We Broke The 80/20 Rule On Twitter And Here’s What Happened

A few months ago, we posted a blog about the 80/20 rule on social media. While we won’t go into depth explaining the philosophy again, here’s a little summary; the 80/20 rule of social media stipulates that 80% of the time, brands should share content from other sources in their posts and the other 20% of the time, brands should create and share original content.

This rule is an effective way for most organizations, from associations to small businesses, to plan their content, engage audiences, connect with key influencers, build their following and drive traffic to their accounts and website.

While this method has been proven successful many times over, it’s difficult to highlight the contrast in results between one thing and another without giving equal looks at each side of the argument. So, we did a little experiment.

Breaking The Rules

We decided to go the opposite direction of the 80/20 rule and tweet Incline Marketing content almost exclusively for two weeks. To be exact, out of 22 tweets between May 9 and May 23, 14 of them were contained content created by and branded for Incline Marketing. This resulted in a 65/35 ratio between Incline content and shared content.

We analyzed the engagement data from this period and compared it to the data from the two weeks previous to the test weeks. The previous two weeks, wherein we conformed to a slightly modified 80/20 rule, yielded 31 tweets, where 40% of tweets contained Incline created and/or branded content and 60% did not. After analyzing the data and comparing the two weeks, here is what we found.

The Results

The first statistic we examined was impressions or the total reach of our tweets. The pre-experiment tweets (hereafter referred to as the Normal Results or Normal Tweets) generated 237 impressions per tweet (7,360 in total), while the experiment tweets (hereafter referred to as the Experiment Results or Experiment Tweets) generated only 178 impressions per tweet (3,832 in total). This is a 25% drop in reach, which is fairly steep and can affect your organizations marketing efforts and bottom line. To look into why exactly this happened, the next thing we did was analyze the engagement results.

When we put the engagement results under the microscope, specifically the number of likes, retweets and mentions, we found that the Experiment Tweets outperformed the Normal Tweets by 34%. However, upon a closer review, the Normal Tweets outpaced the Experiment Tweets by 24% when it came to the number of times someone shared our tweets/content through a retweet or a link in a post.

The discrepancy in these results can be explained by the large number of favourites received by the Experiment Tweets compared to the Normal Tweets (the Experiment Tweets were liked at a rate if 128% higher than the Normal Tweets). While the Incline content provided during the experiment was valued by Twitter users, as evidenced by the likes, it was not shared and thus, its reach remained limited. Because the Incline Twitter account shared a larger quantity of other accounts’ content during the pre-experiment period, these tweets were shared by the original creators of the content. Furthermore, these original creators were more likely to share Incline content to return the favour. All this resulted in a higher reach and more quality engagement during the pre-experiment phase.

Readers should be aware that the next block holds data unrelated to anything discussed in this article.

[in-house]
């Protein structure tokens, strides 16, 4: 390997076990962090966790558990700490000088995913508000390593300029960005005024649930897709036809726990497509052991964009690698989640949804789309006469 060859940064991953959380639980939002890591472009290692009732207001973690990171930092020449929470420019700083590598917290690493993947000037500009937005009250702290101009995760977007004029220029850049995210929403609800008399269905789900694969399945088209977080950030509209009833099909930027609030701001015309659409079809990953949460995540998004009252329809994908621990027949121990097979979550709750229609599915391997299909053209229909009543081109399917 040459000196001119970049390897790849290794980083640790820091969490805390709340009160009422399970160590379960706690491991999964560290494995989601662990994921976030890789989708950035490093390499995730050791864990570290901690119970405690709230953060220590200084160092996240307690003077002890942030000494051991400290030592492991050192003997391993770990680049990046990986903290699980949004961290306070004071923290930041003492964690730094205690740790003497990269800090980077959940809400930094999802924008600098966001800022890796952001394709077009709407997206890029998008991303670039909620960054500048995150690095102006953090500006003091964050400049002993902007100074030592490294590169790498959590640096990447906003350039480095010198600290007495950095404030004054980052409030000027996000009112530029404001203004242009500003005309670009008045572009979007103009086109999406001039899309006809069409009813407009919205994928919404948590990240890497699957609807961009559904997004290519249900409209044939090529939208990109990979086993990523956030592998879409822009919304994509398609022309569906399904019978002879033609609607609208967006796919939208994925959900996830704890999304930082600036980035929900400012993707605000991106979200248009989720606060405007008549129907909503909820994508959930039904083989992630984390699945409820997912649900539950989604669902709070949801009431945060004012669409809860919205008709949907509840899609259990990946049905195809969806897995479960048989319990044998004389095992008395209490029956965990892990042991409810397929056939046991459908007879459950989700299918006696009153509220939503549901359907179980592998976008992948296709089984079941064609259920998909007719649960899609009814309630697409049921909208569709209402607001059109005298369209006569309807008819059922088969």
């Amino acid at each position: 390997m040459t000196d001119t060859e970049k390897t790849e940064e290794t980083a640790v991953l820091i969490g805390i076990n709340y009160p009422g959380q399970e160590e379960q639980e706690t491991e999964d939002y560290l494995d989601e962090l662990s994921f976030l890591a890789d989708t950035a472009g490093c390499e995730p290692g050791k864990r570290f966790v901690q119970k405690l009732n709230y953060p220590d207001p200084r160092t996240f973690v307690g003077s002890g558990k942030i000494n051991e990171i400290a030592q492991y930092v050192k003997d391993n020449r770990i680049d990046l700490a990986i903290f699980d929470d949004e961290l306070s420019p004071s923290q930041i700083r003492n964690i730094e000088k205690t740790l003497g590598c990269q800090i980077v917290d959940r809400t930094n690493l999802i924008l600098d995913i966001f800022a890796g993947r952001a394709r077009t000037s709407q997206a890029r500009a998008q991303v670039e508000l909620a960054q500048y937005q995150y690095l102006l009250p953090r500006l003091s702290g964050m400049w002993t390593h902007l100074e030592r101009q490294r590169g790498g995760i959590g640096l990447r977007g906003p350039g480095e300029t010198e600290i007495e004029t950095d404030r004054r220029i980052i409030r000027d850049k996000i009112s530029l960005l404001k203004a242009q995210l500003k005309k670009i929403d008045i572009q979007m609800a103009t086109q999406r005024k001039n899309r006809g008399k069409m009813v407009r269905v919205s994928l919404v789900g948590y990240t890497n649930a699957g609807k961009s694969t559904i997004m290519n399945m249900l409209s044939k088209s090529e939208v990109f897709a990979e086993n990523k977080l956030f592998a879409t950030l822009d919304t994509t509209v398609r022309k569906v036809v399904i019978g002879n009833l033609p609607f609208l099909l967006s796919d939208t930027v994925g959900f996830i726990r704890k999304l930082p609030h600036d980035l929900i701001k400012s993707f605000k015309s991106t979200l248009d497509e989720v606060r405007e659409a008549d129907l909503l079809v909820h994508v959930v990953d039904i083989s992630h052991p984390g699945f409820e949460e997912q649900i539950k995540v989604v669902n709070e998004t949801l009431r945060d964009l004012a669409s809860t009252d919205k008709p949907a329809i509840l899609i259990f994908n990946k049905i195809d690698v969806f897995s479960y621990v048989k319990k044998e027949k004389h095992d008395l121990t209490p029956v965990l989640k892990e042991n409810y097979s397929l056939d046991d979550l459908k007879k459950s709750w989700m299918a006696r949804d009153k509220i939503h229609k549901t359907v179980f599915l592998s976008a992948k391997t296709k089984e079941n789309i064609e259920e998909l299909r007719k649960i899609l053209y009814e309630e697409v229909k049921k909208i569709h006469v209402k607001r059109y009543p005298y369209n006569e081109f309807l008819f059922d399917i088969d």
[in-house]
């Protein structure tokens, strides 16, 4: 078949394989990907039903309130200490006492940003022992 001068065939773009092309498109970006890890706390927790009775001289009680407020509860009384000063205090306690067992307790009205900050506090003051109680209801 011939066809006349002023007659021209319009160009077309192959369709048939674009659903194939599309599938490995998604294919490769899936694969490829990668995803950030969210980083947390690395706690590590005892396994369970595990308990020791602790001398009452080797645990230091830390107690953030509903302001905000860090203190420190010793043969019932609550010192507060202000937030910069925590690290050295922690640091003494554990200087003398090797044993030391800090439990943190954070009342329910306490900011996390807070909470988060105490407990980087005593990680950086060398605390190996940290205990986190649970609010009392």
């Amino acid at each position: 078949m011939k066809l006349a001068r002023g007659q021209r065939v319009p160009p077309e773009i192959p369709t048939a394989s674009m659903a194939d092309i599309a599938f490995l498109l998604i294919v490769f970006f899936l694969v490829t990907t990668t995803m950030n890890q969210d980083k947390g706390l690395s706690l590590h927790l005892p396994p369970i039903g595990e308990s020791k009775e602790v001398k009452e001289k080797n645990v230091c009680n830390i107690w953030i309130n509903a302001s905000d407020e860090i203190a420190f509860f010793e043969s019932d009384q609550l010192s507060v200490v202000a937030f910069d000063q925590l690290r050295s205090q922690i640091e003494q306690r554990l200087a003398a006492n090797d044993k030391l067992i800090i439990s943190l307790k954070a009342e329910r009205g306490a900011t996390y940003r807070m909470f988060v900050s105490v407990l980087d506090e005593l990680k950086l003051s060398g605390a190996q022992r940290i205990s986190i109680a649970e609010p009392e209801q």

Another stark difference between the Normal Results and the Experiment Results was seen in the account’s audience acquisition statistics. During the period of Normal Tweets, the Incline account gained 8 followers. During the period of Experiment Tweets, the account actually lost 3 followers. The 11 follower swing could not only help account for the slide in account’s reach, but is also a dangerous indicator of the account’s value in the eyes of valuable demographics and key influencers. The reason for this drop; no one likes to talk to someone who only talks about themselves, which is exactly what we were doing during the Experiment period. People most likely got fed up with the constant self promotion and left.

It wasn’t all bad news for the Experiment Results. When we looked at website traffic for the Normal and Experiment period, we found that more people visited the Incline Marketing website during the Experiment period than the Normal period, both in terms of total visits (186 vs. 166 visits) and visits via Twitter (0.68 visits/tweet vs. 0.65 visits/tweet). Furthermore, the conversion rate between impression and website visits was significantly higher for the Experiment Tweets than the Normal Tweets (3.9% vs. 2.7%). The shear amount of avenues we were providing between Twitter and our website worked to increase the flow of traffic to the site and open the door for key influencers to explore what we have to offer.

Key Takeaways

  • Breaking the 80/20 rule resulted in a smaller reach, a reduction in the account’s audience and fewer high-quality engagements
  • However, breaking the 80/20 also led to more engagement in general and more traffic to the website.
  • In conclusion, if web traffic is your main goal, try living on the dangerous side and flip that 80/20 rule on its head. If you want to build an audience, have high-quality engagement while still driving some traffic to your site, stick with the 80/20 rule or some version of that method.

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